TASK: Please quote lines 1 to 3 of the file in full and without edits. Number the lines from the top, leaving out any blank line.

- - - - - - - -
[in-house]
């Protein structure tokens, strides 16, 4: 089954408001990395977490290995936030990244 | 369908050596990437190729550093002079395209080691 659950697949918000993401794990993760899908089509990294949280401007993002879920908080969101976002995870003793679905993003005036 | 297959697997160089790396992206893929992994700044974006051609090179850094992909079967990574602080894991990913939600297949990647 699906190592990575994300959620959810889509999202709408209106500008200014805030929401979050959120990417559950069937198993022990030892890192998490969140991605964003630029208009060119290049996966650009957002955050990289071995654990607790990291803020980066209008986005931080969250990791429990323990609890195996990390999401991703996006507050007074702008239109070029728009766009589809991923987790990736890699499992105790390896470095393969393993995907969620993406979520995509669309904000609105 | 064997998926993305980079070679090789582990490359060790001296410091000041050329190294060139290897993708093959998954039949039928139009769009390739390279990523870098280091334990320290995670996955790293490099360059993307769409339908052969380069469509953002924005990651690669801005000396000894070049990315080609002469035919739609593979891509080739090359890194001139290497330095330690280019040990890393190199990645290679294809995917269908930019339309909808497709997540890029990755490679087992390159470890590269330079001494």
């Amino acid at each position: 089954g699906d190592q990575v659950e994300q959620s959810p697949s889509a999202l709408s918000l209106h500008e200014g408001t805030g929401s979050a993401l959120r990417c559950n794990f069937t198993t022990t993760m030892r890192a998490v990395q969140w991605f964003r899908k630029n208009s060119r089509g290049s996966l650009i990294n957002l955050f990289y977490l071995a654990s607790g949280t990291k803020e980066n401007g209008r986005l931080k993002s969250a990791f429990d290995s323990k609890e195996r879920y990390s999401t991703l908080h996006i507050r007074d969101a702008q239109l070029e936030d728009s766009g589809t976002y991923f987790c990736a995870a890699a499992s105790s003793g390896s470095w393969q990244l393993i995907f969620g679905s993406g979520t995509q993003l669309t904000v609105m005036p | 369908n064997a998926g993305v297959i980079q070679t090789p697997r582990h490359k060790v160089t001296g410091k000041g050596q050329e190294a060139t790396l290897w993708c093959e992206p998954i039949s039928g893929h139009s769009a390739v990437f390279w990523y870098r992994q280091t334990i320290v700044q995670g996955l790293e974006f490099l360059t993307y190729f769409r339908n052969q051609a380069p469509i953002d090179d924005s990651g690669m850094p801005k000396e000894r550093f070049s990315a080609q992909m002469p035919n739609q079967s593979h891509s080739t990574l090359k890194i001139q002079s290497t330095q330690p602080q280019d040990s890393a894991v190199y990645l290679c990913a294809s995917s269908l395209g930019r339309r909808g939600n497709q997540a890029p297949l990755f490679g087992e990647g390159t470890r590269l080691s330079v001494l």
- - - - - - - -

[in-house]
């Protein structure tokens, strides 16, 4: 089954408001990395977490290995936030990244 | 369908050596990437190729550093002079395209080691 659950697949918000993401794990993760899908089509990294949280401007993002879920908080969101976002995870003793679905993003005036 | 297959697997160089790396992206893929992994700044974006051609090179850094992909079967990574602080894991990913939600297949990647 699906190592990575994300959620959810889509999202709408209106500008200014805030929401979050959120990417559950069937198993022990030892890192998490969140991605964003630029208009060119290049996966650009957002955050990289071995654990607790990291803020980066209008986005931080969250990791429990323990609890195996990390999401991703996006507050007074702008239109070029728009766009589809991923987790990736890699499992105790390896470095393969393993995907969620993406979520995509669309904000609105 | 064997998926993305980079070679090789582990490359060790001296410091000041050329190294060139290897993708093959998954039949039928139009769009390739390279990523870098280091334990320290995670996955790293490099360059993307769409339908052969380069469509953002924005990651690669801005000396000894070049990315080609002469035919739609593979891509080739090359890194001139290497330095330690280019040990890393190199990645290679294809995917269908930019339309909808497709997540890029990755490679087992390159470890590269330079001494």
């Amino acid at each position: 089954g699906d190592q990575v659950e994300q959620s959810p697949s889509a999202l709408s918000l209106h500008e200014g408001t805030g929401s979050a993401l959120r990417c559950n794990f069937t198993t022990t993760m030892r890192a998490v990395q969140w991605f964003r899908k630029n208009s060119r089509g290049s996966l650009i990294n957002l955050f990289y977490l071995a654990s607790g949280t990291k803020e980066n401007g209008r986005l931080k993002s969250a990791f429990d290995s323990k609890e195996r879920y990390s999401t991703l908080h996006i507050r007074d969101a702008q239109l070029e936030d728009s766009g589809t976002y991923f987790c990736a995870a890699a499992s105790s003793g390896s470095w393969q990244l393993i995907f969620g679905s993406g979520t995509q993003l669309t904000v609105m005036p | 369908n064997a998926g993305v297959i980079q070679t090789p697997r582990h490359k060790v160089t001296g410091k000041g050596q050329e190294a060139t790396l290897w993708c093959e992206p998954i039949s039928g893929h139009s769009a390739v990437f390279w990523y870098r992994q280091t334990i320290v700044q995670g996955l790293e974006f490099l360059t993307y190729f769409r339908n052969q051609a380069p469509i953002d090179d924005s990651g690669m850094p801005k000396e000894r550093f070049s990315a080609q992909m002469p035919n739609q079967s593979h891509s080739t990574l090359k890194i001139q002079s290497t330095q330690p602080q280019d040990s890393a894991v190199y990645l290679c990913a294809s995917s269908l395209g930019r339309r909808g939600n497709q997540a890029p297949l990755f490679g087992e990647g390159t470890r590269l080691s330079v001494l």